Minnesota columnist outraged the Twins enjoyed themselves after a victory

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The Twins stink. This is not exactly a state secret. But even bad teams win sometimes and when they win they’re allowed to be happy. Unless, of course, they play in Minnesota, where according to one columnist there is no fun allowed.

The columnist is Patrick Reusse of the Star-Tribune and he is outraged that the Twins celebrated a victory the other night:

It was understandable the Twins celebrated Tuesday’s winning home run by greeting Dozier wildly at home plate, sending a bat boy to dump water over Dozier’s head during a postgame interview, and holding a smoke-filled dance party in the clubhouse.

It was understandable because this team and this organization appear to have lost all shame in the misery of a season that has captured huge momentum to stand as the most-disgusting in the 56 the Twins have played in Minnesota

That’s what Reusse uses as a launching pad into his assessment of a bad Twins team and organization. Which, as far as it goes, is fair to criticize. They have performed poorly and there are serious questions about whether there needs to be an organizational overhaul. That sort of thing is the stuff of sober analysis, though, not the stuff of comical shaming and bile that Reusse offers here.

He demands that everyone in the organization be “embarrassed” at their “pathetic” performance. He says fans are “outraged” and that “anger is not a strong enough description of the fans’ reaction. It is hostility.” He refers to 14-year-old transactions (i.e. letting David Ortiz go) as “wounds.” It’s a drama queen act so overheated I had to check to make sure I wasn’t reading a parody.

He also offers up some pretty questionable crap. Like saying, “there is nothing more damaging to the Twins’ future than the ongoing difficulty in getting extra-talented players from the Caribbean to become fully invested in reaching stardom.” There’s a lot to unpack there. It comes in a familiar suitcase, though, in which Latino players are seen as unmotivated as a basic proposition, which is some pretty ugly stuff in which I had assumed major paper columnists had stopped trafficking. Guess not.

He’s also chapped that minor league pitcher Kohl Stewart, isn’t a star. I can’t say I’m super high on Kohl Stewart either, but what a curious take it is to offer a high school pitcher drafted in 2013 as an example of a broken player development system. Oh, and near the end he complains about the high price of concessions at Target Field, which is about as transparent and cliche a beef as it comes. But rest assured, citizens of Minnesota, Patrick Reusse is your protector.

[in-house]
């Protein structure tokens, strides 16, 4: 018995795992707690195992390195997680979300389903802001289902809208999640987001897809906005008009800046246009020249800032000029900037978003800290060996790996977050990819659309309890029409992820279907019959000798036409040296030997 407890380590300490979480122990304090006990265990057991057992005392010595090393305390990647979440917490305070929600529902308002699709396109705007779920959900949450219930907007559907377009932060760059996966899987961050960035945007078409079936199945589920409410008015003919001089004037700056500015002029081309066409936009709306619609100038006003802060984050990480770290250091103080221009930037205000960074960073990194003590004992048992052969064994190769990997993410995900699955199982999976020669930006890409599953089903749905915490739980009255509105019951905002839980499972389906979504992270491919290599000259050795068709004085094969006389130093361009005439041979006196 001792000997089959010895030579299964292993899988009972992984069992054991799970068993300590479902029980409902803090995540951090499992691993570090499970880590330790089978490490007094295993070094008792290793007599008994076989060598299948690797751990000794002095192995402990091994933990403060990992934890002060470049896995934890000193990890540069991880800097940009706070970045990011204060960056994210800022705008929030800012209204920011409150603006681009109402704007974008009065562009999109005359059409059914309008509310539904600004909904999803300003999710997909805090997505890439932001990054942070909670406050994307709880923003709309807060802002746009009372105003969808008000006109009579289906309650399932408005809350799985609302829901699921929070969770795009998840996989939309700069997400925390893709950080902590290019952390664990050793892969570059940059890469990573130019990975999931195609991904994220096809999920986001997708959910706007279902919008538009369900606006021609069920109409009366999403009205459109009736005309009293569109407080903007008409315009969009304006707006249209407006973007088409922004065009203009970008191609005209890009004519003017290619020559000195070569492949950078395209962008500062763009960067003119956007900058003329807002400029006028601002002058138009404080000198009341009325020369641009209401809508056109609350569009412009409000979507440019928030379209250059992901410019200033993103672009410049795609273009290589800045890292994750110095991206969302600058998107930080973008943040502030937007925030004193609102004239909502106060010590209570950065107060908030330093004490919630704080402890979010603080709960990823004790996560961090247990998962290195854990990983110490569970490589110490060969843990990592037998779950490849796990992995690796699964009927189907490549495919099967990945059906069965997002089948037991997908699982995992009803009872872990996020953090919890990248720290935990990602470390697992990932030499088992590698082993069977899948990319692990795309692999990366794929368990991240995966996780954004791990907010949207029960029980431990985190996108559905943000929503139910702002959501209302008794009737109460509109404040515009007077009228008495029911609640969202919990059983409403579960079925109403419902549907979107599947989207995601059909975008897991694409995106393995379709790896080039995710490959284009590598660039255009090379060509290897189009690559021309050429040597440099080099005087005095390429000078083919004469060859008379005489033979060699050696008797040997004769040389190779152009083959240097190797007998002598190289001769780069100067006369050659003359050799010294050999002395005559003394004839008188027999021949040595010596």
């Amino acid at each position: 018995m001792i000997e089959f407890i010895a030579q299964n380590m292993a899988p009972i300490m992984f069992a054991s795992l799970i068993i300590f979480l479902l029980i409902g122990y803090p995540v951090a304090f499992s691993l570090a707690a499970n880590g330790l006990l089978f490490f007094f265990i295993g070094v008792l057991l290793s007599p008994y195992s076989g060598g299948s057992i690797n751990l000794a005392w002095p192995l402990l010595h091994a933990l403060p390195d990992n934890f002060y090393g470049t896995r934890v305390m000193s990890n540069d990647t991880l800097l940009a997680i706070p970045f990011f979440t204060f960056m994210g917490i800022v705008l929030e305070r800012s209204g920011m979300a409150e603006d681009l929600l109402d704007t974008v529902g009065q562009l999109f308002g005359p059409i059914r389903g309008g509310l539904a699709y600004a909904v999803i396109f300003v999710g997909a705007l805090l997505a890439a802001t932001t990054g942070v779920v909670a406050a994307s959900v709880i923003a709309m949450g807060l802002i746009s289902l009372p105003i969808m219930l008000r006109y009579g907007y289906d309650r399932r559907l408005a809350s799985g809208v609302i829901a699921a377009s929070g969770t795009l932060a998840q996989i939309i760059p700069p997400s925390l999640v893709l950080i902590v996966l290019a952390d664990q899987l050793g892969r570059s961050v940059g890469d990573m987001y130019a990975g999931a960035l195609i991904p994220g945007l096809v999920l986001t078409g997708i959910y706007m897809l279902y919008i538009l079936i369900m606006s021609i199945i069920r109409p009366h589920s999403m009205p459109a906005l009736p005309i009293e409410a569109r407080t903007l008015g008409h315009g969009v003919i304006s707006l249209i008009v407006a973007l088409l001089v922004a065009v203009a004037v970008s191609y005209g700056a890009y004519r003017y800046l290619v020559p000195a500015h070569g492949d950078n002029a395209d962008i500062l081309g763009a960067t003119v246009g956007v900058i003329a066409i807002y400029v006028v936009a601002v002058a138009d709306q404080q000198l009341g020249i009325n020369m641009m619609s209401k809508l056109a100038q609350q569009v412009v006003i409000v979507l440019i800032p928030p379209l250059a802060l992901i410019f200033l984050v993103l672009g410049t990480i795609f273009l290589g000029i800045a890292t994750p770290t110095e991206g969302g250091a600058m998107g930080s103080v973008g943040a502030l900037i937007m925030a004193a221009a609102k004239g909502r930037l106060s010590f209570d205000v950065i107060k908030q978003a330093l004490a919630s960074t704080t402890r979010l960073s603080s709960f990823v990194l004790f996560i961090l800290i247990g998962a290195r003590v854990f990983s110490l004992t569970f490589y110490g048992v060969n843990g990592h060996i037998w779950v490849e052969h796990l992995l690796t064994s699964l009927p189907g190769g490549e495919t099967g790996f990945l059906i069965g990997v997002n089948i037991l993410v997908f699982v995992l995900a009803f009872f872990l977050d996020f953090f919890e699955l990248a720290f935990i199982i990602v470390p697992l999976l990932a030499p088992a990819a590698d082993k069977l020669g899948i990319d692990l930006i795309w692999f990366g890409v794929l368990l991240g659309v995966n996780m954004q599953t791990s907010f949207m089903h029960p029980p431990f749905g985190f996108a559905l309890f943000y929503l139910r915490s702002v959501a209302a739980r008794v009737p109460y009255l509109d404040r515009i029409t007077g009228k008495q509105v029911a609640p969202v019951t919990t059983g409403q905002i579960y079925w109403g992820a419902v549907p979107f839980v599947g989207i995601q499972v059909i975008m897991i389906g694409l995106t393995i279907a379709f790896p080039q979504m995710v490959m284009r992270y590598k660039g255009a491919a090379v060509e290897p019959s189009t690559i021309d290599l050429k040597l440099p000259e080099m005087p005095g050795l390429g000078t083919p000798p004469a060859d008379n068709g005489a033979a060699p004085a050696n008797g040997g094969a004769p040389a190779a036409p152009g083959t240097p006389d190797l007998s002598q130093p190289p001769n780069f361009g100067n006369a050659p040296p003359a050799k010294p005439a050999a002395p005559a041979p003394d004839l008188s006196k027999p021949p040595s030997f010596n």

Or maybe the citizens of Minnesota don’t need a protector. Maybe they aren’t as emotionally invested in a baseball team as Reusse thinks they should be. I’m sure some are, and that they’re the small, loud handful which call in to his radio show, but I’d guess most Twins fans have challenges and concerns that anger and outrage them far more than an underachieving baseball team does. That, contrary to what sports yakkers like Reusse think, they realize that sports are not real life and most people have a better perspective on that than those who are paid to rile people up and spit hot fire a few times a week.

Reusse and his ilk are the tail that wags the dog. They’ve been so for decades, pretending that their anger, real or put-on, is the true voice of sports fandom. There’s a silent majority out there, however, that doesn’t think like this. Men, women and children who enjoy a game and prefer a win but who don’t expect the self-flagellation from athletes Reusse demands and who aren’t as self-entitled as Reusse would have them be. We’ve accepted such fictions as fact from a self-important sports media for far too long. We should stop accepting it.

Texas Rangers ink free-agent ace Jacob deGrom to 5-year deal

Jacob deGrom
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ARLINGTON, Texas — Jacob deGrom is headed to the free-spending Texas Rangers, who believe the health risk is worth the potential reward in trying to end a six-year run of losing.

The two-time Cy Young Award winner agreed to a $185 million, five-year contract Friday, leaving the New York Mets after nine seasons – the past two shortened substantially by injuries.

“We acknowledge the risk, but we also acknowledge that in order to get great players, there is a risk and a cost associated with that,” Rangers general manager Chris Young said. “And one we feel like is worth taking with a player of Jacob’s caliber.”